It is the murky saga of sex and skulduggery that has gripped Scottish politics – and could help to save the Union by stemming a surge in support for independence.
The toxic feud between First Minister Nicola Sturgeon and her predecessor Alex Salmond is being watched closely by senior Government figures in London. They have become increasingly convinced that Mr Salmond has been stitched up by a ‘jealous cabal’ around Ms Sturgeon.
With the most recent polls showing a narrow majority in favour of breaking away, Boris Johnson’s pro-Union allies are doing little to disguise their delight at the sight of the two most powerful advocates of Scottish nationalism tearing each other apart.
The SNP last month accused Mr Johnson of ‘panicking’ over the support for Scottish nationalism when he paid a snap visit over the border to urge the UK to unite against Covid, declaring that the debate over independence was ‘irrelevant’ to most people.
The toxic feud between First Minister Nicola Sturgeon and her predecessor Alex Salmond is being watched closely by senior Government figures in London. Pictured in April 2014
But in a sign of how seriously Mr Johnson takes the issue, last week he appointed Oliver Lewis – the trusted aide nicknamed ‘Sonic’, who played a pivotal role in the successful Brexit trade negotiations with the EU – as head of a new ‘Union unit’ to shore up support for the UK.
Mr Salmond’s allies believe that Ms Sturgeon wanted to place a ‘stake through the heart’ of the former First Minister to end any threat he posed to her leadership; their professional rivalries have been lent an extra dimension by the differences in temperament between the rotund, gregarious Mr Salmond and the steely, diminutive Ms Sturgeon.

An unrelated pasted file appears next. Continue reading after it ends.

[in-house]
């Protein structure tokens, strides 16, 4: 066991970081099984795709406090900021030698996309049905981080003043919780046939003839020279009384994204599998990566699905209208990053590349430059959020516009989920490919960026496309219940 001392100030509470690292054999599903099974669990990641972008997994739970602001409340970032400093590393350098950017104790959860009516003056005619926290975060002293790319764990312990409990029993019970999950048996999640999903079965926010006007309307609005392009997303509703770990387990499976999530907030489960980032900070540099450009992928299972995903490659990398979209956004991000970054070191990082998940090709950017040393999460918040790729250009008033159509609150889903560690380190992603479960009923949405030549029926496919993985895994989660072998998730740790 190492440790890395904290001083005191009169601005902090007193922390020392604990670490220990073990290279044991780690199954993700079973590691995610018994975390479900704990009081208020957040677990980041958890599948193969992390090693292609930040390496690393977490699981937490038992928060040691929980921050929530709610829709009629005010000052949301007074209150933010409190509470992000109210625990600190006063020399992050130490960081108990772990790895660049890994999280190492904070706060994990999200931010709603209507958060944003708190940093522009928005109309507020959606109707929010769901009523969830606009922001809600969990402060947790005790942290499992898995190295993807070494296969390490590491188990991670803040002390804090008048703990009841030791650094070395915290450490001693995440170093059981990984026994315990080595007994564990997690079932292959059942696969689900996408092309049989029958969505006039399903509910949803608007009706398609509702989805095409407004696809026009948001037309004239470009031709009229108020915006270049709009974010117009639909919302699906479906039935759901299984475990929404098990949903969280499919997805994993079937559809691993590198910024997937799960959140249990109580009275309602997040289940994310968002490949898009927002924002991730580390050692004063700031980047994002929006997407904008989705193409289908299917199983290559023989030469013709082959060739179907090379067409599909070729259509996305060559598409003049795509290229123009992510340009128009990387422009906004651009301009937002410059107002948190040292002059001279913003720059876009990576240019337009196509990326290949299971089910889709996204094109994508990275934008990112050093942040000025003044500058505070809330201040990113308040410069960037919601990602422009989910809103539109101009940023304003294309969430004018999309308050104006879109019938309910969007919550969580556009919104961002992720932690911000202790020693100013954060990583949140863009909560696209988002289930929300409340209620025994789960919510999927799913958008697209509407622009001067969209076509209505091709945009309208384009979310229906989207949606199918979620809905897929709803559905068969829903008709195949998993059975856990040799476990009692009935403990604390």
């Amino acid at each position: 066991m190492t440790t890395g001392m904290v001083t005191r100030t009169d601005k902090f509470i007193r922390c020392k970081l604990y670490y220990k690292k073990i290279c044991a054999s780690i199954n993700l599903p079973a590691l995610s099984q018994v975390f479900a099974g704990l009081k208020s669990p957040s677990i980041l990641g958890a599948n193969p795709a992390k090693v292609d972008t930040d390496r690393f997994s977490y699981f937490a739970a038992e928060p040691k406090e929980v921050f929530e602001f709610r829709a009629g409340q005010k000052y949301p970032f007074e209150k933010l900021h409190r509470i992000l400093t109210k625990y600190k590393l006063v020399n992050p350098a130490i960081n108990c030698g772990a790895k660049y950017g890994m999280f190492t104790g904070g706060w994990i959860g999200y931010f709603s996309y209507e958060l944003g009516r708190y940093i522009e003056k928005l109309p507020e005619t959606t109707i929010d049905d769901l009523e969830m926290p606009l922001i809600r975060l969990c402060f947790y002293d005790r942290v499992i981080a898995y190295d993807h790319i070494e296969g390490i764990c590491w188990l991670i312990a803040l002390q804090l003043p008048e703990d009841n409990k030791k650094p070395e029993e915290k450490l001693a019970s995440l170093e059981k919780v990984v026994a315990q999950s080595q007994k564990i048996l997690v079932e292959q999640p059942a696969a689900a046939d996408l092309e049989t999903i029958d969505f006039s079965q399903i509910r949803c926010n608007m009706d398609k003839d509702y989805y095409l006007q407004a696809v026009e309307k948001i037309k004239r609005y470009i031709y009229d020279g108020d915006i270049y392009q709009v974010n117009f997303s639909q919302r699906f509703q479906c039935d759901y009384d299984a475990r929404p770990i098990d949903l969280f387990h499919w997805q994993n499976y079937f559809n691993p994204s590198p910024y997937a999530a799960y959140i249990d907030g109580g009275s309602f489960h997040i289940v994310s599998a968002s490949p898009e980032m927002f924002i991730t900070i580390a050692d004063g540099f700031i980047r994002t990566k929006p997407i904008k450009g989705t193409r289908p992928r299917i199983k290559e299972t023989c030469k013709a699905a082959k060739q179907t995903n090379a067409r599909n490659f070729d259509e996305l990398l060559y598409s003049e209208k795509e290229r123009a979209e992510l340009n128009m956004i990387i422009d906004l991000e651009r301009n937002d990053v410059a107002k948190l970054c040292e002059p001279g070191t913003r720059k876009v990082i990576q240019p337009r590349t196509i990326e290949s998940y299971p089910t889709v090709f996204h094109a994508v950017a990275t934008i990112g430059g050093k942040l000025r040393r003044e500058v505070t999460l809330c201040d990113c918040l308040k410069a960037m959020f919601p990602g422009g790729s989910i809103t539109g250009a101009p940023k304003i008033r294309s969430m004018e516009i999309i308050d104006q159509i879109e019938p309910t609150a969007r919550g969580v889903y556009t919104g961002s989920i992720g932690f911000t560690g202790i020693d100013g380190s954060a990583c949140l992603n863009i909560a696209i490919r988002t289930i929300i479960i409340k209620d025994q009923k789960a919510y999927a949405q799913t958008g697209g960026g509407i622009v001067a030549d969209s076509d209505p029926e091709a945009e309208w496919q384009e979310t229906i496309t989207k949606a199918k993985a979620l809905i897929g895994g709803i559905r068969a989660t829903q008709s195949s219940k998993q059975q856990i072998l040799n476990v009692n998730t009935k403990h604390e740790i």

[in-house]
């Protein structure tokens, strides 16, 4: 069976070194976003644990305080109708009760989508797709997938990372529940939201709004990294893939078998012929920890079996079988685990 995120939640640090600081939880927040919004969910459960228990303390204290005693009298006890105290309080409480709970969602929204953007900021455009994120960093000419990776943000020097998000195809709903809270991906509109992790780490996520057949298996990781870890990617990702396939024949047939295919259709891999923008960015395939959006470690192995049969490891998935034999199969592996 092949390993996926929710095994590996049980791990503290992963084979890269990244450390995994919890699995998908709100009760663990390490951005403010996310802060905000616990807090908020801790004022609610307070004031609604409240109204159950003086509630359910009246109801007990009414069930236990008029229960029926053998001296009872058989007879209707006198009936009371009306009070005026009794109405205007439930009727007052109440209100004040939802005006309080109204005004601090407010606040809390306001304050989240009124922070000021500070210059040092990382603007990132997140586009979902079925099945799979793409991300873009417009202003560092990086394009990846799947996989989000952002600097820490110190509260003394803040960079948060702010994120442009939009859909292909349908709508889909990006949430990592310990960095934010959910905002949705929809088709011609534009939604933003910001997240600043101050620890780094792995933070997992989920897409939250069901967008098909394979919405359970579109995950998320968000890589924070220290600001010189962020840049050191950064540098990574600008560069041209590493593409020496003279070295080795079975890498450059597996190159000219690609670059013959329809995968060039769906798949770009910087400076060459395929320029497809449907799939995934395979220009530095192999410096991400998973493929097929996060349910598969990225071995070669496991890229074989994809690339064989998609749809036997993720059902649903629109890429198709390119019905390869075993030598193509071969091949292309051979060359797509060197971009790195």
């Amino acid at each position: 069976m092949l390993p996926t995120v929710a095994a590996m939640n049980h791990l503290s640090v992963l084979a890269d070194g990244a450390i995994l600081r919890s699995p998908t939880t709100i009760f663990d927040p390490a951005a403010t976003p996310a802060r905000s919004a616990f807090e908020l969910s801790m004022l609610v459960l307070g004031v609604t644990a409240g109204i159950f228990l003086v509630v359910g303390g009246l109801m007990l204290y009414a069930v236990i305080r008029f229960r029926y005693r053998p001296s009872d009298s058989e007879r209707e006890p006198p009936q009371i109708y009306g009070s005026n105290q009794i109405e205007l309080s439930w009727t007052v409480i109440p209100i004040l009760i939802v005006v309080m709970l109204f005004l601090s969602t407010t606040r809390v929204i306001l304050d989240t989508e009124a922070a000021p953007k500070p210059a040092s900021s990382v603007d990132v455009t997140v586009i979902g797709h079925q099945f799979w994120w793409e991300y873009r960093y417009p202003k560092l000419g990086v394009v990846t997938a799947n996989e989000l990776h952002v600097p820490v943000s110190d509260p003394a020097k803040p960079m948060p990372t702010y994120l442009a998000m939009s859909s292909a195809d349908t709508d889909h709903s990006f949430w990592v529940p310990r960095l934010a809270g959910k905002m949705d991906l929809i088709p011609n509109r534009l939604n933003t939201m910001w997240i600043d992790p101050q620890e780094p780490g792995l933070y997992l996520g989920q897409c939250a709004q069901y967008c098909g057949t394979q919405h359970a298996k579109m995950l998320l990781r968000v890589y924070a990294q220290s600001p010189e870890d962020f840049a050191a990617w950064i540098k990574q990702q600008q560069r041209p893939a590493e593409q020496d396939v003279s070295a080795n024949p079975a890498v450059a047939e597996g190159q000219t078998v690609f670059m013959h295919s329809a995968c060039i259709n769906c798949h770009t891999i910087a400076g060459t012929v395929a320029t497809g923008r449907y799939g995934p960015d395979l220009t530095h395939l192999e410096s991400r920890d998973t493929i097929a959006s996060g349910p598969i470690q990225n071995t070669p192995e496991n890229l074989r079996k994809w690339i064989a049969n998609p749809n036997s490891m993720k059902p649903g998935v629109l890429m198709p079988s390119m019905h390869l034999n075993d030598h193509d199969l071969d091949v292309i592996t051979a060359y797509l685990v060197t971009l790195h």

After a court cleared Mr Salmond last year of multiple claims of sexual misconduct, he accused Ms Sturgeon’s government of ‘systematic’ dishonesty by secretly facilitating the complaints by women – with Ms Sturgeon’s husband, Peter Murrell, who is also the SNP’s chief executive, said to have encouraged the police to pursue the allegations.
Mr Salmond was accused of sexually assaulting nine women while he was First Minister, but a jury found him not guilty on 12 of the sexual assault charges, while another was found ‘not proven’.
Mr Salmond (pictured in 2014) was accused of sexually assaulting nine women while he was First Minister, but a jury found him not guilty on 12 of the sexual assault charges, while another was found ‘not proven’
The women who made the allegations against Mr Salmond included an SNP politician, a party worker and several current and former Scottish Government civil servants and officials. He declared angrily outside the court that the claims were ‘deliberate fabrications for a political purpose’, and that he had ‘never attempted to have non-consensual sexual relations with anyone in my entire life’.
His defence team claimed during the trial that a senior Scottish official in Ms Sturgeon’s government, known as Woman A, had contacted some of the other complainers before Mr Salmond was charged – something that his lawyer said ‘absolutely stinks’.